What I Learned While Remodeling My HomeWhat I Learned While Remodeling My Home

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What I Learned While Remodeling My Home

Me and my wife bought a fixer-upper a few years ago with every intention on converting it into our dream home. The problem was, we were not nearly as skilled in home construction and remodeling as we thought we were. After a few failed projects, we needed to really take a step back and reevaluate our plan. We knew there was no money in the budget to hire a contractor to do everything, so there were some skills we were going to have to learn on our own. After several months of actively seeking out the information we needed to get the job done, we were finally able to successfully remodel the kitchen in our new house. While the house is still a work in progress, we are successfully accomplishing new tasks every day. In this blog, I hope to bring together all of the information we learned along the way.

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Let The Fresh Air In But Keep The Bugs Out By Fixing Those Old Window Screens

The tiniest hole in a window or door screen will let pests into your home when you're trying to only let fresh air in. Most of those repairs you can take care of yourself. Fix those holes in the screens so you can open up your house to the summer breeze, but not to the flying and crawling pests that try to get inside. Here is how you can do a simple window screen repair.

Supplies You'll Need to Do the Repair

  • flat blade screwdriver
  • scissors
  • sharp knife or box cutter
  • some old rags for cleaning up
  • a heavy book

From the home improvement store, you'll need a window screen repair kit. This contains a roll of screen material, the rubber strip (spline) to hold the screen in place, and a tool for installing the spline. The kit will often contain enough material to repair two window screens or a window and door screen.

Doing the Repair

  1. Pull the window screen out of the track holding it next to the window.
  2. Place the screen down with the side containing the rubber spline facing up.
  3. Find the end of the spline in the small channel around the screen opening and pull on it to remove the rubber strip.
  4. Remove the screen material from the window.
  5. Wipe off the frame with an old rag, paying attention to removing debris from the channel in which the spline rests.
  6. Place the window frame back on the floor with the spline side up again.
  7. Roll out the new screen material over the frame.
  8. Position the material so you have at least a couple of inches of material overlapping the small channel.
  9. Remove the new spline from the repair kit and locate one end.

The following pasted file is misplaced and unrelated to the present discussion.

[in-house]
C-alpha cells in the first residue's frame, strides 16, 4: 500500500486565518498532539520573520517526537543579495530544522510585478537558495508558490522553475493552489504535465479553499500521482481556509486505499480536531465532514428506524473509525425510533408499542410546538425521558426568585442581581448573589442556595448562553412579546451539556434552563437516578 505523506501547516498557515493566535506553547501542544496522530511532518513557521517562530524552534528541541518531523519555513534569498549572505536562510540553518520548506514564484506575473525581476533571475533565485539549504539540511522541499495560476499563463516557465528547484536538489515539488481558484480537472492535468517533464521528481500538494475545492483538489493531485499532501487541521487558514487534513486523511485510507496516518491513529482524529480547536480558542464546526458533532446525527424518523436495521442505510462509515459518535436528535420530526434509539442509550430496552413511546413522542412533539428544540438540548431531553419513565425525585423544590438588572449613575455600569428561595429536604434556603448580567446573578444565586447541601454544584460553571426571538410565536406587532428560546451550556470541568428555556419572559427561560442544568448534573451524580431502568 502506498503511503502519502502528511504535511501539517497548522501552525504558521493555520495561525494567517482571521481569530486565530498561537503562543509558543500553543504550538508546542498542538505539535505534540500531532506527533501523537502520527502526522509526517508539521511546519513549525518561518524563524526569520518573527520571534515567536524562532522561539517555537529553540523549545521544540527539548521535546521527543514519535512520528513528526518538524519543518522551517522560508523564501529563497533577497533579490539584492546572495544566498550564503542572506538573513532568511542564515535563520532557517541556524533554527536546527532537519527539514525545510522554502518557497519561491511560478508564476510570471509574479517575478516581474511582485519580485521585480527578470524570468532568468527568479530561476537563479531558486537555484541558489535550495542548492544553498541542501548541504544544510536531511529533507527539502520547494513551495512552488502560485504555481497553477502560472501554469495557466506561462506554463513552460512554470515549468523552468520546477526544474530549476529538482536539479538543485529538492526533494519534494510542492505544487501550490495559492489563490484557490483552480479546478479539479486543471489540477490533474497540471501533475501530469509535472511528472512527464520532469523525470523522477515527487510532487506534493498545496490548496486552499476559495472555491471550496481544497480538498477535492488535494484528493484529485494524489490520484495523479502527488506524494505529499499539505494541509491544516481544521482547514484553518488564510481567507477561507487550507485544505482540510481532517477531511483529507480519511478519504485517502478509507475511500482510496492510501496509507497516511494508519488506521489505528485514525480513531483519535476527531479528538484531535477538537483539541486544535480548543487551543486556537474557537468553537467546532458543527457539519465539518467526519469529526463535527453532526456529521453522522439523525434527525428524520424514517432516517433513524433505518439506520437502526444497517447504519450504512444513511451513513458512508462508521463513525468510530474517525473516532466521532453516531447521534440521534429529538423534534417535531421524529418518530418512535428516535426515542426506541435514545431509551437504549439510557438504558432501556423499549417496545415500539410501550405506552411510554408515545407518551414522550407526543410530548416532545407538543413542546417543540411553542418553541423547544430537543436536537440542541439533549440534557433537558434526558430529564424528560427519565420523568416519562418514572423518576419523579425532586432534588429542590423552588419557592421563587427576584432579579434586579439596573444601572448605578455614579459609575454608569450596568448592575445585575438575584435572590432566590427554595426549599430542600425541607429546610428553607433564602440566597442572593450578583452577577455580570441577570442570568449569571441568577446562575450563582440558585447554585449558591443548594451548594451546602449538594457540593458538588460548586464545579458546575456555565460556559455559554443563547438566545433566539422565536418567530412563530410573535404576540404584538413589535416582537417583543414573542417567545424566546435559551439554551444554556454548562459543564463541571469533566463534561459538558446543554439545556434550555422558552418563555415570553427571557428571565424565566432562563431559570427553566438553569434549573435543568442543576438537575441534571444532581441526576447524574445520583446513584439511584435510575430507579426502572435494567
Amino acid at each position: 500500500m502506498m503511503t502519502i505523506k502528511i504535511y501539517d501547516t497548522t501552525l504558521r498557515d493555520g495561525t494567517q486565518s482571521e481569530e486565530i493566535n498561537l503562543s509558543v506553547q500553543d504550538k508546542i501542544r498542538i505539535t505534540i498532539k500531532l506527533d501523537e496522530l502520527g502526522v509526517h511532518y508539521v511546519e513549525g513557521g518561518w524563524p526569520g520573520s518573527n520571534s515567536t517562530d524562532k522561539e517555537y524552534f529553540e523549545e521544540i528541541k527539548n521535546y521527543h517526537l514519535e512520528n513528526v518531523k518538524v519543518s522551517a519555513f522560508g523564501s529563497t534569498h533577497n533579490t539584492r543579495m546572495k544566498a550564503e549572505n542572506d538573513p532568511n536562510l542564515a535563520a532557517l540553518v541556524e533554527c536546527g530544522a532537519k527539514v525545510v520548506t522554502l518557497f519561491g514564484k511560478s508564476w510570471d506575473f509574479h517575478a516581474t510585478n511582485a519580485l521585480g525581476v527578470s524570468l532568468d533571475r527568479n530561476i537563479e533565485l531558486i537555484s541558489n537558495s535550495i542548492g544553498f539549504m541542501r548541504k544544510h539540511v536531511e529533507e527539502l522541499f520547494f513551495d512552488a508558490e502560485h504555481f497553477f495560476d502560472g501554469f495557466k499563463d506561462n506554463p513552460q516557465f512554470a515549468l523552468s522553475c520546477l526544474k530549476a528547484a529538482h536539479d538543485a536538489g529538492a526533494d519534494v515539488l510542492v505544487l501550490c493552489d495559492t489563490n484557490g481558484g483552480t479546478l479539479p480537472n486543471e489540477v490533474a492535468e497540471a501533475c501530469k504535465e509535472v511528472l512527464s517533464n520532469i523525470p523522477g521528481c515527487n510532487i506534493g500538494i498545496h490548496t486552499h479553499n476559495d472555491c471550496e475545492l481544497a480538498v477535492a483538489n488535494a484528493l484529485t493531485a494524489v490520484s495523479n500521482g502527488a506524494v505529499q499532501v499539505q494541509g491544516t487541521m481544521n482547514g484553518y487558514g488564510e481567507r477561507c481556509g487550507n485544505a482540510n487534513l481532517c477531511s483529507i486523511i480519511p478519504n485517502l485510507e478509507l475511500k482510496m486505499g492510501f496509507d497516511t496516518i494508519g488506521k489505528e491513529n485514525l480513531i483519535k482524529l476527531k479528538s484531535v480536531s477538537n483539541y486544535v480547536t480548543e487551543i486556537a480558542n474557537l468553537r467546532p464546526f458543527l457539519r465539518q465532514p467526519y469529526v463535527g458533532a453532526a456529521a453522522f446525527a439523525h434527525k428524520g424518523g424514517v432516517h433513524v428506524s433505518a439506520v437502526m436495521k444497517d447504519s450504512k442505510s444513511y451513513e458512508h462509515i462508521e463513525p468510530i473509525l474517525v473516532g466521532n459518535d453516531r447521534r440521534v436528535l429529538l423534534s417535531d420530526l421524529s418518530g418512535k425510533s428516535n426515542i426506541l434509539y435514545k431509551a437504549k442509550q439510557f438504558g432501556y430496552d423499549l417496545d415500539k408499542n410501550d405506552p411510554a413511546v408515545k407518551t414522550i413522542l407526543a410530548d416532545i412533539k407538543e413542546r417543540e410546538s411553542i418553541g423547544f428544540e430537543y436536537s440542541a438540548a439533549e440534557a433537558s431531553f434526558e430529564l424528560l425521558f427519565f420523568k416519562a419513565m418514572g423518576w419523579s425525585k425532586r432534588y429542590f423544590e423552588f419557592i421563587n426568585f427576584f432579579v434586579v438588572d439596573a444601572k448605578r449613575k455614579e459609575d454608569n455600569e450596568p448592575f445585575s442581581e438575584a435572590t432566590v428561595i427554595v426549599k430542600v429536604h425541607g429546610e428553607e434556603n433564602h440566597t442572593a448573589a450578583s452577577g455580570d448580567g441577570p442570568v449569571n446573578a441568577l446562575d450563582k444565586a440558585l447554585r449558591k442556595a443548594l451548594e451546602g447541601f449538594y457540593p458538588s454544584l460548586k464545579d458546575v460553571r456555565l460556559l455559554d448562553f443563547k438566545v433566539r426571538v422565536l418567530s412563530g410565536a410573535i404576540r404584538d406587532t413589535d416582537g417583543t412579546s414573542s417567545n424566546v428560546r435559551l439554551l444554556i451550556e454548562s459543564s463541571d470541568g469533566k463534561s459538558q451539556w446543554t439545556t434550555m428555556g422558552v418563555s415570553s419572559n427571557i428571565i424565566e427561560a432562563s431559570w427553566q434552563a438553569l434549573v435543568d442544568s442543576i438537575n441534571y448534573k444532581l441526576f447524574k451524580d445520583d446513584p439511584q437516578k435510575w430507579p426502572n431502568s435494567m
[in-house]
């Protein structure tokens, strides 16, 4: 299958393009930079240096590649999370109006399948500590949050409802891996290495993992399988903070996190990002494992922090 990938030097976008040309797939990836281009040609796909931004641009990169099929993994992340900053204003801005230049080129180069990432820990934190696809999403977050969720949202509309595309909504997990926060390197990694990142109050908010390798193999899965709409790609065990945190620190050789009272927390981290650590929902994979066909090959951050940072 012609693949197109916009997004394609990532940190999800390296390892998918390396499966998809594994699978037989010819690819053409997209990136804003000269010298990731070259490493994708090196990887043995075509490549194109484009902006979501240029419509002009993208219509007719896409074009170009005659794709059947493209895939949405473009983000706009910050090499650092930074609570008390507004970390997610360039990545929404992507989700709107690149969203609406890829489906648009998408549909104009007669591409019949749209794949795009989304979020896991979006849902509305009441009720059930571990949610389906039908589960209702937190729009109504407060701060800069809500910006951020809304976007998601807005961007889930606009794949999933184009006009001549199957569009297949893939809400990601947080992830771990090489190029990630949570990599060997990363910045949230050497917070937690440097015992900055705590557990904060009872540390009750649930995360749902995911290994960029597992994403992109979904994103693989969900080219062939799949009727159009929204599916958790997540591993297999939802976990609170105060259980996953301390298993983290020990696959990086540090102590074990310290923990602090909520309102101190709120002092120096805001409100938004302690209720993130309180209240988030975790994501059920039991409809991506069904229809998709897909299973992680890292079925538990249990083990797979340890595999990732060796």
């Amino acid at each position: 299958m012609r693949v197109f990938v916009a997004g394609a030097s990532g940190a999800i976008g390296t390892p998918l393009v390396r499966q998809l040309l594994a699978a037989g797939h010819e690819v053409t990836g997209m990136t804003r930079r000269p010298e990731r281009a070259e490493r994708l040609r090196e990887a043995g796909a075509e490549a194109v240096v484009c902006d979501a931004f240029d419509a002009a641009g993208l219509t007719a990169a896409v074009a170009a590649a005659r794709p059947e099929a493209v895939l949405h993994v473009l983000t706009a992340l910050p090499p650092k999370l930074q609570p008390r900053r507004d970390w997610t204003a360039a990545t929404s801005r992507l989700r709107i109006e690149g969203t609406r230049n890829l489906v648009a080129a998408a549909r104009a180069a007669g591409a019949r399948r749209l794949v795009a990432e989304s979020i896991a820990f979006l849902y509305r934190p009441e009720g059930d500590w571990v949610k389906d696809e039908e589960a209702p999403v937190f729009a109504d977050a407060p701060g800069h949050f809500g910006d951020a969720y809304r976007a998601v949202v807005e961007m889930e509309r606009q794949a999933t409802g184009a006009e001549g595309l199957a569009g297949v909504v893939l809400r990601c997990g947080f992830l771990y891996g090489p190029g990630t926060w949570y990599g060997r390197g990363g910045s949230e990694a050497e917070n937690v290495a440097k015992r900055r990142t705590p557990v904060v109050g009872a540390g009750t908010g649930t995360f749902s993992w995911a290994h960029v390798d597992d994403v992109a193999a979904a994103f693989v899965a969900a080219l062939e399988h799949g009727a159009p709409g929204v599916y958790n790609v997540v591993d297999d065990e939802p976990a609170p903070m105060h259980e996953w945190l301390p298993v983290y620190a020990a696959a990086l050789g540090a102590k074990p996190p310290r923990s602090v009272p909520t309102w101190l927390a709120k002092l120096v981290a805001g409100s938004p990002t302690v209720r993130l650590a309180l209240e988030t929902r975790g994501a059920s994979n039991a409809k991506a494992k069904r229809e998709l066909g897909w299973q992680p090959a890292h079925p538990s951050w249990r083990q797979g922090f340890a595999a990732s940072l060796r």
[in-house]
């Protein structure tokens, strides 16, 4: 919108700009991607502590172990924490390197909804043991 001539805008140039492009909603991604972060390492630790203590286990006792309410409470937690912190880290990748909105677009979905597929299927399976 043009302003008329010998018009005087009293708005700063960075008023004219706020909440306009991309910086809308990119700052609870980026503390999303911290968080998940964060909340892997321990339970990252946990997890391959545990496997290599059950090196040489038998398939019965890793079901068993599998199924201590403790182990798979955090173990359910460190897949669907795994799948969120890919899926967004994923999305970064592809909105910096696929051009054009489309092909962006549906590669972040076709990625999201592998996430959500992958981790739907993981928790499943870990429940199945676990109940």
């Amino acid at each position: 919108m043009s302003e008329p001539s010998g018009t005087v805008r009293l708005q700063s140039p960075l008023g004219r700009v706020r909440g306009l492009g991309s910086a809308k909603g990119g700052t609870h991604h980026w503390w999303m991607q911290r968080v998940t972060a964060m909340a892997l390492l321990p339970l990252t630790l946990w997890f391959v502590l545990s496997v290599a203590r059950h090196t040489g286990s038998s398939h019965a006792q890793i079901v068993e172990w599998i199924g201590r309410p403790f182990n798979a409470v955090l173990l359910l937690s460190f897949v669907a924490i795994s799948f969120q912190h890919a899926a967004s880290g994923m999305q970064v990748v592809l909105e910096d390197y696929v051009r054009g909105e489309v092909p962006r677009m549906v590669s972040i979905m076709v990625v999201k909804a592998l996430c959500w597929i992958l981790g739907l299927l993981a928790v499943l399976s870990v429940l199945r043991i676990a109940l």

10. Push the end of the spline onto the screen material and into the channel.
  11. Use the screwdriver to carefully push a couple of inches of spline into the channel.
  12. Using the concave wheel of the spline tool, roll it along the spline while pushing it gently into the channel.
  13. Stop rolling when you get close to the corners of the frame.
  14. Use the screwdriver to push the spline into the channel around the corner angle of the frame where the spline tool is ineffective.
  15. Repeat on the second section of the window frame.
  16. After doing two sections of the window frame, place the book on the screen material in the center of the frame. This puts the right amount of tension on the screen material so you don't warp the shape of the lightweight frame as you finish the job.
  17. Finish pushing the spline into the frame on the last two sides.
  18. When you get back to the starting point of the spline, cut the other end off and push it into the channel up against the starting point so there is no gap between the two ends.
  19. Remove the excess screen material by holding a knife or box tool at an angle against the spline and cutting the screen all around the frame.
  20. Replace the screen window in the window frame and you're now protected against bugs.

Problems That Require Help

There are a few situations where you need the help of a professional that has the right tools and experience.

  • If the window screen frame is rusted or corroded and stuck in place, have a mobile window screen repair service come out and fix or replace the frame.
  • In an older home, the window screen material may be permanently attached to the frame. You'll need to take the frame into a shop, or call the mobile service, to replace the screen.
  • Have a service come out and do the repair if the window screen is on an upper story window and you're uncomfortable working on it.